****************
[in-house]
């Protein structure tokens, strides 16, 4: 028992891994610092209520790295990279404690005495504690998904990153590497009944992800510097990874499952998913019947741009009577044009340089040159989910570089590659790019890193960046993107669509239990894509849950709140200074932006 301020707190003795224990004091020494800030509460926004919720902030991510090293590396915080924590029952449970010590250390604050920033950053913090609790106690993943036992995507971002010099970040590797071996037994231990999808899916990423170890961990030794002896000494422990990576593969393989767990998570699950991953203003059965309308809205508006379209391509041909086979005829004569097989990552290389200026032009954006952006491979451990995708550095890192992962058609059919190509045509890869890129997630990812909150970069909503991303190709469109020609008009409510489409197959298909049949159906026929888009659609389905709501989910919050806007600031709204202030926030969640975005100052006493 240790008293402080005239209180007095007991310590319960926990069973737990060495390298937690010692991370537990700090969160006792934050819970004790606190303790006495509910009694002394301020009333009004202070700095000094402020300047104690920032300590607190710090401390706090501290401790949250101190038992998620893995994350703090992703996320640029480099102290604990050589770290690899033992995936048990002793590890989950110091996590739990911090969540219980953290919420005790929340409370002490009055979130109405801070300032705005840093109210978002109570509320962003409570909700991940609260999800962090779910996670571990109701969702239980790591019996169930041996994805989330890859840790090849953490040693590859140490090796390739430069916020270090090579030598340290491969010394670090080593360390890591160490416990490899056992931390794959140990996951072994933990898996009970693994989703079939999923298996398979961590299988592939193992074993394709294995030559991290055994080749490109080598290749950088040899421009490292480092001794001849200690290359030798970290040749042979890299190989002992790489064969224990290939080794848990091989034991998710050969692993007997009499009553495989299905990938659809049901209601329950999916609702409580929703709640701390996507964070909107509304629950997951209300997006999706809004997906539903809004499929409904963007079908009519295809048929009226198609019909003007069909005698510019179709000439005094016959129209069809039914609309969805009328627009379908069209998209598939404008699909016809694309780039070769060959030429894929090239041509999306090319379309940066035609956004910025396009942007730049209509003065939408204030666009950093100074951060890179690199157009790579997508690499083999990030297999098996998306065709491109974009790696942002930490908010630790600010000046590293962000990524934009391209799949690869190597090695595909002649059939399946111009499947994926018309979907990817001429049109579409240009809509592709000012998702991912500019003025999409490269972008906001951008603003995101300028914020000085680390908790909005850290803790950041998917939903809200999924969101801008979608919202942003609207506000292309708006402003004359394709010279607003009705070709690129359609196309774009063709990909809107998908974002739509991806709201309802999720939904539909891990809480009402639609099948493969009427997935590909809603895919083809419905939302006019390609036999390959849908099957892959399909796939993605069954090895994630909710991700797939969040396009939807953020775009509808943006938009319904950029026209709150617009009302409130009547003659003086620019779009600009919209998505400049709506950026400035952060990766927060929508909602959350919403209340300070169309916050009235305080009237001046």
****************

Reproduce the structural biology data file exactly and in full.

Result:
[in-house]
């Protein structure tokens, strides 16, 4: 028992891994610092209520790295990279404690005495504690998904990153590497009944992800510097990874499952998913019947741009009577044009340089040159989910570089590659790019890193960046993107669509239990894509849950709140200074932006 301020707190003795224990004091020494800030509460926004919720902030991510090293590396915080924590029952449970010590250390604050920033950053913090609790106690993943036992995507971002010099970040590797071996037994231990999808899916990423170890961990030794002896000494422990990576593969393989767990998570699950991953203003059965309308809205508006379209391509041909086979005829004569097989990552290389200026032009954006952006491979451990995708550095890192992962058609059919190509045509890869890129997630990812909150970069909503991303190709469109020609008009409510489409197959298909049949159906026929888009659609389905709501989910919050806007600031709204202030926030969640975005100052006493 240790008293402080005239209180007095007991310590319960926990069973737990060495390298937690010692991370537990700090969160006792934050819970004790606190303790006495509910009694002394301020009333009004202070700095000094402020300047104690920032300590607190710090401390706090501290401790949250101190038992998620893995994350703090992703996320640029480099102290604990050589770290690899033992995936048990002793590890989950110091996590739990911090969540219980953290919420005790929340409370002490009055979130109405801070300032705005840093109210978002109570509320962003409570909700991940609260999800962090779910996670571990109701969702239980790591019996169930041996994805989330890859840790090849953490040693590859140490090796390739430069916020270090090579030598340290491969010394670090080593360390890591160490416990490899056992931390794959140990996951072994933990898996009970693994989703079939999923298996398979961590299988592939193992074993394709294995030559991290055994080749490109080598290749950088040899421009490292480092001794001849200690290359030798970290040749042979890299190989002992790489064969224990290939080794848990091989034991998710050969692993007997009499009553495989299905990938659809049901209601329950999916609702409580929703709640701390996507964070909107509304629950997951209300997006999706809004997906539903809004499929409904963007079908009519295809048929009226198609019909003007069909005698510019179709000439005094016959129209069809039914609309969805009328627009379908069209998209598939404008699909016809694309780039070769060959030429894929090239041509999306090319379309940066035609956004910025396009942007730049209509003065939408204030666009950093100074951060890179690199157009790579997508690499083999990030297999098996998306065709491109974009790696942002930490908010630790600010000046590293962000990524934009391209799949690869190597090695595909002649059939399946111009499947994926018309979907990817001429049109579409240009809509592709000012998702991912500019003025999409490269972008906001951008603003995101300028914020000085680390908790909005850290803790950041998917939903809200999924969101801008979608919202942003609207506000292309708006402003004359394709010279607003009705070709690129359609196309774009063709990909809107998908974002739509991806709201309802999720939904539909891990809480009402639609099948493969009427997935590909809603895919083809419905939302006019390609036999390959849908099957892959399909796939993605069954090895994630909710991700797939969040396009939807953020775009509808943006938009319904950029026209709150617009009302409130009547003659003086620019779009600009919209998505400049709506950026400035952060990766927060929508909602959350919403209340300070169309916050009235305080009237001046």